I felt like Indiana Jones today. Our whole day was spent exploring and learning about the Mekong Delta, located here:
It is the top agricultural center of Vietnam. Most of Vietnam’s rice comes from this area, and it is a powerhouse for rural production. The land is also holds deep cultural roots in the form of song, crafts, and skills. We first got to listen to a traditional song from the area while enjoying pineapple, dragon fruit, tea, and the tiniest bananas ever.
Next, we walked to an apiary. We sat down at several tables literally right next to the active bee hives, and we sipped on the best honey tea in the world as bees zipped around us. No one got stung, somehow. The people who worked there were very hospitable. They offered nicely packaged products like honey and face scrub for purchase. This apiary clearly relies on tourists like us for some income, yet it also impressed me with its high quality product. I would not be surprised if it was often exported and sold elsewhere. This whole exchange between us tourists and this small business would have been impossible forty years ago. Vietnam has developed quickly not just in urban areas.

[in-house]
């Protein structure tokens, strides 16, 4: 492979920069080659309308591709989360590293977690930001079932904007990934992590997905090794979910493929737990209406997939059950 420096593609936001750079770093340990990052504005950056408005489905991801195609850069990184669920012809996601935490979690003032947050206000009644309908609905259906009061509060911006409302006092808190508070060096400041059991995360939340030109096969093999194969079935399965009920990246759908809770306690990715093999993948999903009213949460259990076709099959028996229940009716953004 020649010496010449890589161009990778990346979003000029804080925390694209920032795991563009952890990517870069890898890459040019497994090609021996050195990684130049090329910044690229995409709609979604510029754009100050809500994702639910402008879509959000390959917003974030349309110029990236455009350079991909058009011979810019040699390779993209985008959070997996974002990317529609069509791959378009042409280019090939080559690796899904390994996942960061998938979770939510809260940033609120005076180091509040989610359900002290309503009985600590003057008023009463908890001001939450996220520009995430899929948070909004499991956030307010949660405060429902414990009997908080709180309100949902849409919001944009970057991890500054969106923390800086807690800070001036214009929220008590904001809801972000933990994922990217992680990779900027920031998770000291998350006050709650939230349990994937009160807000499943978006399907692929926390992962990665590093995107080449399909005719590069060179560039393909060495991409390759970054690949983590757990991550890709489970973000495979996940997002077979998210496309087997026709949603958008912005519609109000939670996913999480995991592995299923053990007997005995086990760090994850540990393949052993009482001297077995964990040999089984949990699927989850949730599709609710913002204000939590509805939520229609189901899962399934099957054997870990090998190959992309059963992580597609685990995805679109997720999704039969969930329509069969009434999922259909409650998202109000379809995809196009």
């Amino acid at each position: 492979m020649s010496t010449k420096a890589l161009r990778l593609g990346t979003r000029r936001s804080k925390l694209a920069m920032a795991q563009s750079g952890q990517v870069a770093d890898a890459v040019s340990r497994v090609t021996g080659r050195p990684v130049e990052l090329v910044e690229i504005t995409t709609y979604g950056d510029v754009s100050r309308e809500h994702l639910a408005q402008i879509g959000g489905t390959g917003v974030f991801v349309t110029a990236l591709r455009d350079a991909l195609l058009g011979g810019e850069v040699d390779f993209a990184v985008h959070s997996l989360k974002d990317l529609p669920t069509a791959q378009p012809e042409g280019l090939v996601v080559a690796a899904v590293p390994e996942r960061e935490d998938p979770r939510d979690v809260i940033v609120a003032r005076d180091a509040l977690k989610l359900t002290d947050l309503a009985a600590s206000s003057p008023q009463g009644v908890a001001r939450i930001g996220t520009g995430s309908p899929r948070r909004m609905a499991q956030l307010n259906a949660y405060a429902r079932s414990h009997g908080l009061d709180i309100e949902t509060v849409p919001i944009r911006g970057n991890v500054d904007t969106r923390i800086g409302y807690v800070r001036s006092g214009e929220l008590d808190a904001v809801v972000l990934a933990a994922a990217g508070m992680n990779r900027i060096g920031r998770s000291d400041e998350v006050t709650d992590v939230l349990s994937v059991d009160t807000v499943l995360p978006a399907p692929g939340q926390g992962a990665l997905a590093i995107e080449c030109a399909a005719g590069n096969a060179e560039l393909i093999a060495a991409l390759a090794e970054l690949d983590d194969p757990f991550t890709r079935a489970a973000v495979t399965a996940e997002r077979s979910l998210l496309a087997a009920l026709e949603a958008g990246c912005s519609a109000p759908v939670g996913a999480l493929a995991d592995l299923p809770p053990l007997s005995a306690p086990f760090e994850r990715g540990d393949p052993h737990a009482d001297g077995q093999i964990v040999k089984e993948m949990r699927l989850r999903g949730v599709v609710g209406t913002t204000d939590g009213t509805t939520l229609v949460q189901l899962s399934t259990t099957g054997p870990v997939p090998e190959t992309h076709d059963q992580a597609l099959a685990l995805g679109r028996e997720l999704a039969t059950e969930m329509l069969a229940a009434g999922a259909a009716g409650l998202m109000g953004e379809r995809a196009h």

After the bees, we went to a cacao farm to see how chocolate was made. I tried raw cacao bean, and it tasted like a lemony peanut. I bought a bar of their chocolate for the dreadful plane ride coming up.
After the chocolate, we visited a shop that made lots of coconut products, from candy to carvings. I loved watching the skilled craftspeople transform the coconut so quickly. Often times, skills like this are passed down from generation to generation, but with an increase in opportunity in the city, youth are leaving their rural towns for urban areas. It is difficult to say, however, that certain parts of the Mekong culture will disappear completely.
Then, we rode in a small boat through a narrow waterway flanked by jungle. The water was clouded with silt making it appear muddy.
Climate change and upstream damming will affect the Mekong water, the same water I floated on. Rising sea levels can increase salt content in the water, hurting certain crops. Upstream damming can divert water and create malnourished areas of farmland. Both of these scenarios damage crop output and threaten a large portion of Vietnam’s economy. I did not see much evidence of this on my trip, but I did see how easily the land can be flooded through rising sea levels. Saving the Mekong economic output is a top issue for Vietnam.
Tomorrow, I will dress like a true Vietnamese man.